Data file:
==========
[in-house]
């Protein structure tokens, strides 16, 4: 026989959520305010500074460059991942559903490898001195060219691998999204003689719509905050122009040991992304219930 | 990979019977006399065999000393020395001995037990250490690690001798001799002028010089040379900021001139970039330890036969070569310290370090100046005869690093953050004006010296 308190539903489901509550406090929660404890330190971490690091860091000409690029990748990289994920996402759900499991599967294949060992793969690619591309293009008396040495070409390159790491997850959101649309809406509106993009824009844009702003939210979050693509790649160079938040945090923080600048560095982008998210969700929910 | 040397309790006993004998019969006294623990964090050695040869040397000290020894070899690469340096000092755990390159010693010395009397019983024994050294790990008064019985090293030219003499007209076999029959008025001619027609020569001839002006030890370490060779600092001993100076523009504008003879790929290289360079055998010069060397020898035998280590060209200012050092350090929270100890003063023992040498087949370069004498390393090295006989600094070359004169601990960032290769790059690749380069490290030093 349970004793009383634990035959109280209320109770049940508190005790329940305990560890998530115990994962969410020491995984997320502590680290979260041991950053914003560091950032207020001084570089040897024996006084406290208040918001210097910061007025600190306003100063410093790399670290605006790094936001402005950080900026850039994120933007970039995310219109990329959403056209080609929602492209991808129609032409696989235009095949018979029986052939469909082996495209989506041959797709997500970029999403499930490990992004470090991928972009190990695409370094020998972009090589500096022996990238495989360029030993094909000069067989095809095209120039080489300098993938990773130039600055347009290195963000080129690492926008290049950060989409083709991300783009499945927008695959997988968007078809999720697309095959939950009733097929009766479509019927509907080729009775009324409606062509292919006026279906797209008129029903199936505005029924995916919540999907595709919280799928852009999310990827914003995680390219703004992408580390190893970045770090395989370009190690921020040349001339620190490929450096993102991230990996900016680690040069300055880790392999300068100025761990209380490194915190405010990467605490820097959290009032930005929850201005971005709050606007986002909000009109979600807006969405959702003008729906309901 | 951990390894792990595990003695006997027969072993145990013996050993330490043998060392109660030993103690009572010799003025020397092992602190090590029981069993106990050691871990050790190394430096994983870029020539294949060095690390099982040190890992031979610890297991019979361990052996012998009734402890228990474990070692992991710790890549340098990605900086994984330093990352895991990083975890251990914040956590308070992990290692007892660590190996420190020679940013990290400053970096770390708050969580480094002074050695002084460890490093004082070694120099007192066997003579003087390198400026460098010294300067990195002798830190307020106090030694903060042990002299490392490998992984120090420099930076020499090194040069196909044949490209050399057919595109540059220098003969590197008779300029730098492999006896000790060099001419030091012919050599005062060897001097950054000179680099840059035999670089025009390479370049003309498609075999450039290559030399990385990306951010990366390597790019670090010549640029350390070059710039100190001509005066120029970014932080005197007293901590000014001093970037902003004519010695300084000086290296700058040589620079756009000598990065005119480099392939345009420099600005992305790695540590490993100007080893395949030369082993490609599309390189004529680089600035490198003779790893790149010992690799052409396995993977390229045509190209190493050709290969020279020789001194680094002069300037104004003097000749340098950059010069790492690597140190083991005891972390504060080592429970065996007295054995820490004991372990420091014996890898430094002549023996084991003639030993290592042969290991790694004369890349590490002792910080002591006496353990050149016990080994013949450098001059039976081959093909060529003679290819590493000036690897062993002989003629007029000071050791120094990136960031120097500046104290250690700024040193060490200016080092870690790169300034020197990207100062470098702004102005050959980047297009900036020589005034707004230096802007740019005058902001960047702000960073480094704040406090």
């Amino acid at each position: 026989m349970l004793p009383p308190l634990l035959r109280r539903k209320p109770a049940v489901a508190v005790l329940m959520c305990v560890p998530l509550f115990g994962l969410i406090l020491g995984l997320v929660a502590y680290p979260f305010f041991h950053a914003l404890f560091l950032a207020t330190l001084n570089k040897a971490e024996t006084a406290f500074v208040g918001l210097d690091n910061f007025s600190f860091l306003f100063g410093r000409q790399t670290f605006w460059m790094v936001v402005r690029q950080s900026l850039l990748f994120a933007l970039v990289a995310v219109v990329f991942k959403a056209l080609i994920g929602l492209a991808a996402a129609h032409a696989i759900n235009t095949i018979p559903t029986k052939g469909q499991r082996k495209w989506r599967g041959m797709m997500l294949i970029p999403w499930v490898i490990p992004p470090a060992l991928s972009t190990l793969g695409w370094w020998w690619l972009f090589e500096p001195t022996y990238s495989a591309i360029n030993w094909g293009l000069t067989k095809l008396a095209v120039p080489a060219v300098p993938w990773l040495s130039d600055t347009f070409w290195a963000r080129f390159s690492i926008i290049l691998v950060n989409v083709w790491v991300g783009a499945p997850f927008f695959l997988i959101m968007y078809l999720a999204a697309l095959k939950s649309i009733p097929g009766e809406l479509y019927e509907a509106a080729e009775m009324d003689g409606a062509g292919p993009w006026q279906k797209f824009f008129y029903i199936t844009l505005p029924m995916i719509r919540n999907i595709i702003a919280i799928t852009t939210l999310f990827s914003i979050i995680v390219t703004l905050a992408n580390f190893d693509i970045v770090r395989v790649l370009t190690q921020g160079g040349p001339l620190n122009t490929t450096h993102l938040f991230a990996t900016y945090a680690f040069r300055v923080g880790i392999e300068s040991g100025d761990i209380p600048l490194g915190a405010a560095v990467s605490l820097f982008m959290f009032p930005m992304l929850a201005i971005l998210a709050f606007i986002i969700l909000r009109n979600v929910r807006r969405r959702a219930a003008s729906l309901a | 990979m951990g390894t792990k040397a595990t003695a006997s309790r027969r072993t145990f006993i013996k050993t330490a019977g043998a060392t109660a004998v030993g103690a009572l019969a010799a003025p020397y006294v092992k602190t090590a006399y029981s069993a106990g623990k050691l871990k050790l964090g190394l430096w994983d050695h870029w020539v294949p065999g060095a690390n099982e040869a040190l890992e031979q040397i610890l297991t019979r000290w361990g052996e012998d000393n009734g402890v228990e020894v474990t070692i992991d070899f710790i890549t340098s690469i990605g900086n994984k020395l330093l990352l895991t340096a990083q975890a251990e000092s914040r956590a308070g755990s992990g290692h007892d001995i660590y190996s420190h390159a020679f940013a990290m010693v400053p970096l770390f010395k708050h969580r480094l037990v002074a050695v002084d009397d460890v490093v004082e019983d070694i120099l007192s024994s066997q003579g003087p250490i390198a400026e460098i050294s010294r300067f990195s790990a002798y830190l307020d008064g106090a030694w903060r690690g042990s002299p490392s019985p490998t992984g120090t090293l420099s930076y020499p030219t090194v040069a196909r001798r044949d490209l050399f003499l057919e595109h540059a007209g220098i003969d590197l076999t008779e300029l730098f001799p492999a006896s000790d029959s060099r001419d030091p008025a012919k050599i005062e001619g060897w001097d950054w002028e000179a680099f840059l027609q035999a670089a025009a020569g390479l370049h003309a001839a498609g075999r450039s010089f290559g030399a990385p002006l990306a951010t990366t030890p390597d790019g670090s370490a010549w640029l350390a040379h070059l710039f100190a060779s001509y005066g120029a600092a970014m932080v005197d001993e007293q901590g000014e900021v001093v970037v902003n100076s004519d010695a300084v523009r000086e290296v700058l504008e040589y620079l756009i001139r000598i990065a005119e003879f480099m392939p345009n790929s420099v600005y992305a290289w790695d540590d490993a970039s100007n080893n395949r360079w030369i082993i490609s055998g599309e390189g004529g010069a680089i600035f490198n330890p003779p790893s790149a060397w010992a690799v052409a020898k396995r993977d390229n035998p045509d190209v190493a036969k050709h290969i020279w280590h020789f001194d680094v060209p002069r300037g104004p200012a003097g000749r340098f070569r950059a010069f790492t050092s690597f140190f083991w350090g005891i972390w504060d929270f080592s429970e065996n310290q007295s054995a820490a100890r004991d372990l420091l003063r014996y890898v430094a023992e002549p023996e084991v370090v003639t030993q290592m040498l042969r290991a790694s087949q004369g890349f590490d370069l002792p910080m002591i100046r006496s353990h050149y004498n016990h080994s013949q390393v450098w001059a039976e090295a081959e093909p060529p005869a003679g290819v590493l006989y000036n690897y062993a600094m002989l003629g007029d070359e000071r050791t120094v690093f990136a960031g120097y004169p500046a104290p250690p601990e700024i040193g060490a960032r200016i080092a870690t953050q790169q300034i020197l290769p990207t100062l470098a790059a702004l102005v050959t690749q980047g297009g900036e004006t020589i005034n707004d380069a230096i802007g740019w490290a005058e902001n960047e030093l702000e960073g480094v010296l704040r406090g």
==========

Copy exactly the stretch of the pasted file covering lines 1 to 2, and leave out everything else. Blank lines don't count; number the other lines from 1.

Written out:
[in-house]
């Protein structure tokens, strides 16, 4: 026989959520305010500074460059991942559903490898001195060219691998999204003689719509905050122009040991992304219930 | 990979019977006399065999000393020395001995037990250490690690001798001799002028010089040379900021001139970039330890036969070569310290370090100046005869690093953050004006010296 308190539903489901509550406090929660404890330190971490690091860091000409690029990748990289994920996402759900499991599967294949060992793969690619591309293009008396040495070409390159790491997850959101649309809406509106993009824009844009702003939210979050693509790649160079938040945090923080600048560095982008998210969700929910 | 040397309790006993004998019969006294623990964090050695040869040397000290020894070899690469340096000092755990390159010693010395009397019983024994050294790990008064019985090293030219003499007209076999029959008025001619027609020569001839002006030890370490060779600092001993100076523009504008003879790929290289360079055998010069060397020898035998280590060209200012050092350090929270100890003063023992040498087949370069004498390393090295006989600094070359004169601990960032290769790059690749380069490290030093 349970004793009383634990035959109280209320109770049940508190005790329940305990560890998530115990994962969410020491995984997320502590680290979260041991950053914003560091950032207020001084570089040897024996006084406290208040918001210097910061007025600190306003100063410093790399670290605006790094936001402005950080900026850039994120933007970039995310219109990329959403056209080609929602492209991808129609032409696989235009095949018979029986052939469909082996495209989506041959797709997500970029999403499930490990992004470090991928972009190990695409370094020998972009090589500096022996990238495989360029030993094909000069067989095809095209120039080489300098993938990773130039600055347009290195963000080129690492926008290049950060989409083709991300783009499945927008695959997988968007078809999720697309095959939950009733097929009766479509019927509907080729009775009324409606062509292919006026279906797209008129029903199936505005029924995916919540999907595709919280799928852009999310990827914003995680390219703004992408580390190893970045770090395989370009190690921020040349001339620190490929450096993102991230990996900016680690040069300055880790392999300068100025761990209380490194915190405010990467605490820097959290009032930005929850201005971005709050606007986002909000009109979600807006969405959702003008729906309901 | 951990390894792990595990003695006997027969072993145990013996050993330490043998060392109660030993103690009572010799003025020397092992602190090590029981069993106990050691871990050790190394430096994983870029020539294949060095690390099982040190890992031979610890297991019979361990052996012998009734402890228990474990070692992991710790890549340098990605900086994984330093990352895991990083975890251990914040956590308070992990290692007892660590190996420190020679940013990290400053970096770390708050969580480094002074050695002084460890490093004082070694120099007192066997003579003087390198400026460098010294300067990195002798830190307020106090030694903060042990002299490392490998992984120090420099930076020499090194040069196909044949490209050399057919595109540059220098003969590197008779300029730098492999006896000790060099001419030091012919050599005062060897001097950054000179680099840059035999670089025009390479370049003309498609075999450039290559030399990385990306951010990366390597790019670090010549640029350390070059710039100190001509005066120029970014932080005197007293901590000014001093970037902003004519010695300084000086290296700058040589620079756009000598990065005119480099392939345009420099600005992305790695540590490993100007080893395949030369082993490609599309390189004529680089600035490198003779790893790149010992690799052409396995993977390229045509190209190493050709290969020279020789001194680094002069300037104004003097000749340098950059010069790492690597140190083991005891972390504060080592429970065996007295054995820490004991372990420091014996890898430094002549023996084991003639030993290592042969290991790694004369890349590490002792910080002591006496353990050149016990080994013949450098001059039976081959093909060529003679290819590493000036690897062993002989003629007029000071050791120094990136960031120097500046104290250690700024040193060490200016080092870690790169300034020197990207100062470098702004102005050959980047297009900036020589005034707004230096802007740019005058902001960047702000960073480094704040406090």